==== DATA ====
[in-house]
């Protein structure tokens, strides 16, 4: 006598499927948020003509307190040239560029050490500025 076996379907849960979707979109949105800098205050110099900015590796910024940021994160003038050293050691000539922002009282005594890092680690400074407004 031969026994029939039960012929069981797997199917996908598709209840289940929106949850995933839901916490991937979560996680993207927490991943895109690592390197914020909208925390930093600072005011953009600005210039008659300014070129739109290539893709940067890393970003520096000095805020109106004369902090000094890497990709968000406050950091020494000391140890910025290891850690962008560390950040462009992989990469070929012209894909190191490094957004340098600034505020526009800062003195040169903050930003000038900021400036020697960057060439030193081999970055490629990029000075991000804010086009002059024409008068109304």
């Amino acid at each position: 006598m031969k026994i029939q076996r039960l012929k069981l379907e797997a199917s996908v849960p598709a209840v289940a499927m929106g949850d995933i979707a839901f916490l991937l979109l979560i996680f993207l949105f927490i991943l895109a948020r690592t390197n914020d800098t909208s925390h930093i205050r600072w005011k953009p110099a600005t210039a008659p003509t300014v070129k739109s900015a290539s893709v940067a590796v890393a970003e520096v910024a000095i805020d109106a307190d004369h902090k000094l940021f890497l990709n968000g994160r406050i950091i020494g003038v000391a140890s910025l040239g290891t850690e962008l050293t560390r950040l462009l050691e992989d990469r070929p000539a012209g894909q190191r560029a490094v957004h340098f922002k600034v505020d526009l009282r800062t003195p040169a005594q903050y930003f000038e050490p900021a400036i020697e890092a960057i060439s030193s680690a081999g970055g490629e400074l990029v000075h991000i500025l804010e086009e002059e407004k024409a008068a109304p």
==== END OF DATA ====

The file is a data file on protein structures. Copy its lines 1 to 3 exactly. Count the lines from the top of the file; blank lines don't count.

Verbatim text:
[in-house]
């Protein structure tokens, strides 16, 4: 006598499927948020003509307190040239560029050490500025 076996379907849960979707979109949105800098205050110099900015590796910024940021994160003038050293050691000539922002009282005594890092680690400074407004 031969026994029939039960012929069981797997199917996908598709209840289940929106949850995933839901916490991937979560996680993207927490991943895109690592390197914020909208925390930093600072005011953009600005210039008659300014070129739109290539893709940067890393970003520096000095805020109106004369902090000094890497990709968000406050950091020494000391140890910025290891850690962008560390950040462009992989990469070929012209894909190191490094957004340098600034505020526009800062003195040169903050930003000038900021400036020697960057060439030193081999970055490629990029000075991000804010086009002059024409008068109304």
């Amino acid at each position: 006598m031969k026994i029939q076996r039960l012929k069981l379907e797997a199917s996908v849960p598709a209840v289940a499927m929106g949850d995933i979707a839901f916490l991937l979109l979560i996680f993207l949105f927490i991943l895109a948020r690592t390197n914020d800098t909208s925390h930093i205050r600072w005011k953009p110099a600005t210039a008659p003509t300014v070129k739109s900015a290539s893709v940067a590796v890393a970003e520096v910024a000095i805020d109106a307190d004369h902090k000094l940021f890497l990709n968000g994160r406050i950091i020494g003038v000391a140890s910025l040239g290891t850690e962008l050293t560390r950040l462009l050691e992989d990469r070929p000539a012209g894909q190191r560029a490094v957004h340098f922002k600034v505020d526009l009282r800062t003195p040169a005594q903050y930003f000038e050490p900021a400036i020697e890092a960057i060439s030193s680690a081999g970055g490629e400074l990029v000075h991000i500025l804010e086009e002059e407004k024409a008068a109304p």